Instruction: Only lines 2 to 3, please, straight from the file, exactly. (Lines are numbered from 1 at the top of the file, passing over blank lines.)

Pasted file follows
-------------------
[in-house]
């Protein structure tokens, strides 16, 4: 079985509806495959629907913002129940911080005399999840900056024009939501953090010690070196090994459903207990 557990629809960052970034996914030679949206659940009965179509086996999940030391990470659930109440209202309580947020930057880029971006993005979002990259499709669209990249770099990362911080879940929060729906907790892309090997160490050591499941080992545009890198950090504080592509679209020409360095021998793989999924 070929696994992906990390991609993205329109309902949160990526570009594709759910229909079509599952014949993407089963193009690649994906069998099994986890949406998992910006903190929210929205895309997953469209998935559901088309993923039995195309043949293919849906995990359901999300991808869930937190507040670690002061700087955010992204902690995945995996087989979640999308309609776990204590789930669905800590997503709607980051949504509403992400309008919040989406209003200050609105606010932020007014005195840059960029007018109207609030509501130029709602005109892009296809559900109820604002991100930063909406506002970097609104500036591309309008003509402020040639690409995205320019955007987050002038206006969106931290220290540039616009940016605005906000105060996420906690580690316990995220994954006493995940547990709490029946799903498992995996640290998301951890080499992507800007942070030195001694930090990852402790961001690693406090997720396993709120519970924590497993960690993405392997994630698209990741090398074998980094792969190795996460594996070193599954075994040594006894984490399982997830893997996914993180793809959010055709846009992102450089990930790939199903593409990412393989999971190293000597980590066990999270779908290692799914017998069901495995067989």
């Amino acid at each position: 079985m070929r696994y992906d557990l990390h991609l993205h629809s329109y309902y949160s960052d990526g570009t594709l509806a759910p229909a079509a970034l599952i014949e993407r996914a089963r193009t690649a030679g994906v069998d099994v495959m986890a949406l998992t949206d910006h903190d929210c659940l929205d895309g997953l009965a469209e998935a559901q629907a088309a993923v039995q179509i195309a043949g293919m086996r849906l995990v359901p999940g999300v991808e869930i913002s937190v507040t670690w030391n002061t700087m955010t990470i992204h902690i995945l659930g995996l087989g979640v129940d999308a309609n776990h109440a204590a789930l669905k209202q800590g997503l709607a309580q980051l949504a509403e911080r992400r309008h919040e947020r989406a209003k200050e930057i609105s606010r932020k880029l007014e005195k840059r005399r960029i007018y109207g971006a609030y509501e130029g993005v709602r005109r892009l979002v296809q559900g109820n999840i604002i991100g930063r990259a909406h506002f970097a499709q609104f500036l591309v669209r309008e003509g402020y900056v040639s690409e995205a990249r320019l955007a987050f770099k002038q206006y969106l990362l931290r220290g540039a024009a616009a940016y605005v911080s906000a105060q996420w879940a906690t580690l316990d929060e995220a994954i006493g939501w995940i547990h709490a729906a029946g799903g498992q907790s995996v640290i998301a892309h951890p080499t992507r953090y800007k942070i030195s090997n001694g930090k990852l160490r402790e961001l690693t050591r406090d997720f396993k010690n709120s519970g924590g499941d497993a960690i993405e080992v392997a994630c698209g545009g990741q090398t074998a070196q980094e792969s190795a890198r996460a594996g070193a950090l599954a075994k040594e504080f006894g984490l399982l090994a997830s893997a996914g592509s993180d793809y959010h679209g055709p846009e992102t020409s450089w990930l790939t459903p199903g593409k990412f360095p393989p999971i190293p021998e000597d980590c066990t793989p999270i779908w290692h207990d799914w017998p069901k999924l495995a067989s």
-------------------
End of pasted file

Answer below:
């Protein structure tokens, strides 16, 4: 079985509806495959629907913002129940911080005399999840900056024009939501953090010690070196090994459903207990 557990629809960052970034996914030679949206659940009965179509086996999940030391990470659930109440209202309580947020930057880029971006993005979002990259499709669209990249770099990362911080879940929060729906907790892309090997160490050591499941080992545009890198950090504080592509679209020409360095021998793989999924 070929696994992906990390991609993205329109309902949160990526570009594709759910229909079509599952014949993407089963193009690649994906069998099994986890949406998992910006903190929210929205895309997953469209998935559901088309993923039995195309043949293919849906995990359901999300991808869930937190507040670690002061700087955010992204902690995945995996087989979640999308309609776990204590789930669905800590997503709607980051949504509403992400309008919040989406209003200050609105606010932020007014005195840059960029007018109207609030509501130029709602005109892009296809559900109820604002991100930063909406506002970097609104500036591309309008003509402020040639690409995205320019955007987050002038206006969106931290220290540039616009940016605005906000105060996420906690580690316990995220994954006493995940547990709490029946799903498992995996640290998301951890080499992507800007942070030195001694930090990852402790961001690693406090997720396993709120519970924590497993960690993405392997994630698209990741090398074998980094792969190795996460594996070193599954075994040594006894984490399982997830893997996914993180793809959010055709846009992102450089990930790939199903593409990412393989999971190293000597980590066990999270779908290692799914017998069901495995067989």
């Amino acid at each position: 079985m070929r696994y992906d557990l990390h991609l993205h629809s329109y309902y949160s960052d990526g570009t594709l509806a759910p229909a079509a970034l599952i014949e993407r996914a089963r193009t690649a030679g994906v069998d099994v495959m986890a949406l998992t949206d910006h903190d929210c659940l929205d895309g997953l009965a469209e998935a559901q629907a088309a993923v039995q179509i195309a043949g293919m086996r849906l995990v359901p999940g999300v991808e869930i913002s937190v507040t670690w030391n002061t700087m955010t990470i992204h902690i995945l659930g995996l087989g979640v129940d999308a309609n776990h109440a204590a789930l669905k209202q800590g997503l709607a309580q980051l949504a509403e911080r992400r309008h919040e947020r989406a209003k200050e930057i609105s606010r932020k880029l007014e005195k840059r005399r960029i007018y109207g971006a609030y509501e130029g993005v709602r005109r892009l979002v296809q559900g109820n999840i604002i991100g930063r990259a909406h506002f970097a499709q609104f500036l591309v669209r309008e003509g402020y900056v040639s690409e995205a990249r320019l955007a987050f770099k002038q206006y969106l990362l931290r220290g540039a024009a616009a940016y605005v911080s906000a105060q996420w879940a906690t580690l316990d929060e995220a994954i006493g939501w995940i547990h709490a729906a029946g799903g498992q907790s995996v640290i998301a892309h951890p080499t992507r953090y800007k942070i030195s090997n001694g930090k990852l160490r402790e961001l690693t050591r406090d997720f396993k010690n709120s519970g924590g499941d497993a960690i993405e080992v392997a994630c698209g545009g990741q090398t074998a070196q980094e792969s190795a890198r996460a594996g070193a950090l599954a075994k040594e504080f006894g984490l399982l090994a997830s893997a996914g592509s993180d793809y959010h679209g055709p846009e992102t020409s450089w990930l790939t459903p199903g593409k990412f360095p393989p999971i190293p021998e000597d980590c066990t793989p999270i779908w290692h207990d799914w017998p069901k999924l495995a067989s």